What causes some firms to do more to lower their greenhouse gas (GHG) emissions than the law obliges them to? Taking a deeper look at some of the most polluting firms in the USA, our associate member Professor Jennifer Griffin and her co-authors Andrew Bryant and Vanessa G. Perry came up with some surprising findings in their article ‘Mitigating climate change: A role for regulations and risk-taking’ published in Business Strategy and the Environment.

Firms in industries that emit high levels of greenhouse gases (GHG) face increased legislative pressure and stakeholder scrutiny to do more to curb their emissions. Traditionally, economic theory has assumed that firms will comply with legislation, but not voluntarily go beyond what is laid down in law, on the basis that doing more than what is required would cost more money, and thus not be cost effective.

In this article, however, the authors suggest that counter to our traditional economic rationale of mere compliance, some firms will seek to do more and go beyond legislative compliance especially if they are (a) major GHG emitters and (b) risk tolerant. The authors hypothesised that heavily polluting firms facing a patchwork of formal and informal pressures from external stakeholders such as consumers, governments, non-governmental organisations, etc, which makes them more likely to go beyond requirements in extant law, as they may see an opportunity to generate advantages such as increased loyalty while trying to avoid a bad reputation, if they simply did the bare minimum.


The authors also suggest that firms with a higher risk tolerance may do more than the legal minimum, as a form of hedging of different types of risk. That is, a risk-tolerant firm (from a financial risk perspective) may be less inclined to take climate change risks, and may therefore invest in unproven climate change technology, which might be expensive,  but could make a big difference to the climate. Doing more than the law currently demands can also be a kind of insurance policy, whereby if firms have been caught doing something environmentally damaging in the past, going beyond compliance may be seen as an opportunity to offset past misdeeds or to improve their reputation or as a form of greenwashing.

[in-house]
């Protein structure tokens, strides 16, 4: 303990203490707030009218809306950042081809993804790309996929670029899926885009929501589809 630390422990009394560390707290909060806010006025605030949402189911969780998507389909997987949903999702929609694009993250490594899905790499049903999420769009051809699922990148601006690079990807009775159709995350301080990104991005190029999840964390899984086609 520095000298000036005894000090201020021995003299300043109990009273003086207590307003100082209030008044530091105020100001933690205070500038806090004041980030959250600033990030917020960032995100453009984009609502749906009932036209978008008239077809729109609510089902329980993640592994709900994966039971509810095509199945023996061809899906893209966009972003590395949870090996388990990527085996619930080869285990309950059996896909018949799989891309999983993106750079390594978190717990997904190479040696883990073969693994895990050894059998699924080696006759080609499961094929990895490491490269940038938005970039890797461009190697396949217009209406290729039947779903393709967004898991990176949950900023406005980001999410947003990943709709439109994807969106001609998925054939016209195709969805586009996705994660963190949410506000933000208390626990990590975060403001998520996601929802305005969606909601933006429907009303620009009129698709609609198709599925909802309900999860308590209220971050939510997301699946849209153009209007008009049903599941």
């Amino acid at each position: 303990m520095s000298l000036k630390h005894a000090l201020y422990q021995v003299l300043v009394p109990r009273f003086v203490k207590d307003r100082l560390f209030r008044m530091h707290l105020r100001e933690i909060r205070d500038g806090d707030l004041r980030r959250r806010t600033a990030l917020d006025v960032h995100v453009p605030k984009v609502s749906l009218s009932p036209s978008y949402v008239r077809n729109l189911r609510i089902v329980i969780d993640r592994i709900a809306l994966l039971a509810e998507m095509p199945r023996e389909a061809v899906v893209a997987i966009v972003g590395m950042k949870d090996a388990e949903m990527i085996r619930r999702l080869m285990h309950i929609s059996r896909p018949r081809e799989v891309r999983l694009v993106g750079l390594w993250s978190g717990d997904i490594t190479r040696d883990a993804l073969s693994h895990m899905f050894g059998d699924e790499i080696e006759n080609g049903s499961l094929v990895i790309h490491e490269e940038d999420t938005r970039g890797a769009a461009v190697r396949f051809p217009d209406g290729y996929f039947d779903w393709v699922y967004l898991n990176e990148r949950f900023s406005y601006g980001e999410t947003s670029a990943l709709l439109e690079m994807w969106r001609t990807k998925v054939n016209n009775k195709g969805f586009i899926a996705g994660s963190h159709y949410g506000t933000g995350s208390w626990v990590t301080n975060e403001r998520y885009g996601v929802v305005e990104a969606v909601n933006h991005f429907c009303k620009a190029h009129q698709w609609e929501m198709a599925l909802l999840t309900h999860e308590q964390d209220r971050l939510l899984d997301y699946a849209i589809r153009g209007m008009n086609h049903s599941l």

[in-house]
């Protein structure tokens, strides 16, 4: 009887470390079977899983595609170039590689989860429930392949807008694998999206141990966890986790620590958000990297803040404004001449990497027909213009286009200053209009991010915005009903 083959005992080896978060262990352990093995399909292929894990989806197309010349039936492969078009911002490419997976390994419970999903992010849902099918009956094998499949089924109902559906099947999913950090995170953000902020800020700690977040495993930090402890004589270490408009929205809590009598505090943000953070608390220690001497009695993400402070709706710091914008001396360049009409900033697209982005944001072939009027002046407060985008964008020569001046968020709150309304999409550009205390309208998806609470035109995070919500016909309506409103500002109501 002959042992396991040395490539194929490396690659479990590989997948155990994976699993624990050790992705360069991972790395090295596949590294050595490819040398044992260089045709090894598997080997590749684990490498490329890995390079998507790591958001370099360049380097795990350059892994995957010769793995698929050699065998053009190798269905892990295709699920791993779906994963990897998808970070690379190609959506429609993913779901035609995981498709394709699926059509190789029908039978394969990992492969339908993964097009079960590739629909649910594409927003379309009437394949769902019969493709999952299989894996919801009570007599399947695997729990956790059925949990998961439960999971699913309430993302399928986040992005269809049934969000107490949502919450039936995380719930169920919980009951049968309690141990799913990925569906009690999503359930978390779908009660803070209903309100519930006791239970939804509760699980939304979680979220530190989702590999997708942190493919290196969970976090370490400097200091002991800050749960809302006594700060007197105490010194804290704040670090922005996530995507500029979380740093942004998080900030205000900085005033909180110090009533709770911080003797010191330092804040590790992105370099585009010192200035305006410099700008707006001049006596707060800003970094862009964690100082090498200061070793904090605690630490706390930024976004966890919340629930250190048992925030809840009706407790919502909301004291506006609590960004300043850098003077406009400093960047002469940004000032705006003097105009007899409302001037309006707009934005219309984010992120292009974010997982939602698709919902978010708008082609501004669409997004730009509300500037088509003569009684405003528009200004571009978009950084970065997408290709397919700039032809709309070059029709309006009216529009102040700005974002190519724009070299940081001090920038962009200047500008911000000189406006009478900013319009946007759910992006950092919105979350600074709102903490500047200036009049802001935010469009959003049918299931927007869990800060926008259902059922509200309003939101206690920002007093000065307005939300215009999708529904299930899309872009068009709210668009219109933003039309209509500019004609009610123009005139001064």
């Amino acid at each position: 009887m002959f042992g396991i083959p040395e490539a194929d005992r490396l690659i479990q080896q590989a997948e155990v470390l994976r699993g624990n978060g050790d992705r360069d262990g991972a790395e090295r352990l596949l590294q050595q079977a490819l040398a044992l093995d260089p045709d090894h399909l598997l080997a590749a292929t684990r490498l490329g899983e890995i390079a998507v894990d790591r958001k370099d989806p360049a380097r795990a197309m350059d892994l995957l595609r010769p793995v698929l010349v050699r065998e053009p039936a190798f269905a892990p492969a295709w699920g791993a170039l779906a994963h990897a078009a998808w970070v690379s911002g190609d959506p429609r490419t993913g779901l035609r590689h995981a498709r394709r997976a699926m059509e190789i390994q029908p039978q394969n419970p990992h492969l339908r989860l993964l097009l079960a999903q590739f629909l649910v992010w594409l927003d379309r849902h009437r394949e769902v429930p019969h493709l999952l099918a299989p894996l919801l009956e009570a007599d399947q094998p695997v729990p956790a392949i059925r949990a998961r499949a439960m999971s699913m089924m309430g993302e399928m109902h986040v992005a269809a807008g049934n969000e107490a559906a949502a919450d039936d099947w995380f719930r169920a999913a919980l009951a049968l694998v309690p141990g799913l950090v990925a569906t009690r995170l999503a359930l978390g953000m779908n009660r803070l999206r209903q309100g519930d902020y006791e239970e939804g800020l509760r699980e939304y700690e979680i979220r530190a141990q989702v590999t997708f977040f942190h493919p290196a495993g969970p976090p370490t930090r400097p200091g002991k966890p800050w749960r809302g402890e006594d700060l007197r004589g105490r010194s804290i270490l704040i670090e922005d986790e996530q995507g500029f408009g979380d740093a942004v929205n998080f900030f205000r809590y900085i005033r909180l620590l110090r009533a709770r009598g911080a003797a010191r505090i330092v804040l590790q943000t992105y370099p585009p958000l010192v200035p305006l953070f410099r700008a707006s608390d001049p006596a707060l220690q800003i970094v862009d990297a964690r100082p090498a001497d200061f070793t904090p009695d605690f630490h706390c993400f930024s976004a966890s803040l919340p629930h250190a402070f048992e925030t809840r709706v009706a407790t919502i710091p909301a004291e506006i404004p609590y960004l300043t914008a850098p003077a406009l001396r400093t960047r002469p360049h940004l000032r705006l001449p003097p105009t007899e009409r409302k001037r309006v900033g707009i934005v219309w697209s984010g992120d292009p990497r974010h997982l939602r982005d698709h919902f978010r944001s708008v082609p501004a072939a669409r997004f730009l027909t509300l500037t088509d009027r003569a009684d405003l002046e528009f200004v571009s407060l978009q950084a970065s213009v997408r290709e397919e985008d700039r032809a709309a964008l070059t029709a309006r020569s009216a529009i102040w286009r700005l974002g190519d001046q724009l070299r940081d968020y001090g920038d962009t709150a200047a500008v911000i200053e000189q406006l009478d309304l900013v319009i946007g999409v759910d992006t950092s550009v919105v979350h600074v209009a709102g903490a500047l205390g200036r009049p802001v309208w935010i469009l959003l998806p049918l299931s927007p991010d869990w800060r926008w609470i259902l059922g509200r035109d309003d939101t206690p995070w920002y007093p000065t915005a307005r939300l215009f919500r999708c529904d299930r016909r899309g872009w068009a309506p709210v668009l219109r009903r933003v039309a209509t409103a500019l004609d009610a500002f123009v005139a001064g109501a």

The effect of regulations, risk-taking and green-washing

The authors evaluated 2,433 heavily polluting US firms operating in industries emitting the largest volume of greenhouse gases between 2013-2016 and found much evidence to support the proposed relationships. Firms operating in industries with the highest GHG emissions are more likely to voluntarily undertake activities beyond required by extant law.  Further, if these heavily polluting firms also have a high tolerance for risk the effects are amplified:  they are more likely to engage in beyond compliance activities. Taken together, the results suggest heavily polluting firms view financial risk different than regulatory risk (specifically, climate risk) leaving open questions about the relationships between risk-taking and firm’s environmental behaviours.

In addition, as expected, firms with a poor record of climate change activities in the past were also more likely to go beyond compliance which may be a form of offsetting past misdeeds or greenwashing.

Collectively, the results lead the authors to conclude: “our findings support the idea that firms within GHG-intensive sectors, facing stringent institutional context, are likely to engage in positive environmental action to mitigate climate change. As such, we show a counterintuitive role of public policy and public concern in promoting environmental sustainability. Specifically, more regulatory oversight has the potential to spur positive environmental actions resulting from a firm's attempt to shape regulations or to buffer against additional scrutiny, especially for firms having a high risk tolerance.”

Bryant, A., Griffin, J.J. and Perry, V.G., 2019, In Press. Mitigating climate change: A role for regulations and risk‐taking. Business Strategy and the Environment. https://doi.org/10.1002/bse.2391

Photo by Zbynek Burival on Unsplash

Posted in: Business and society, Environment, Governance, Policy, Research, Sustainability


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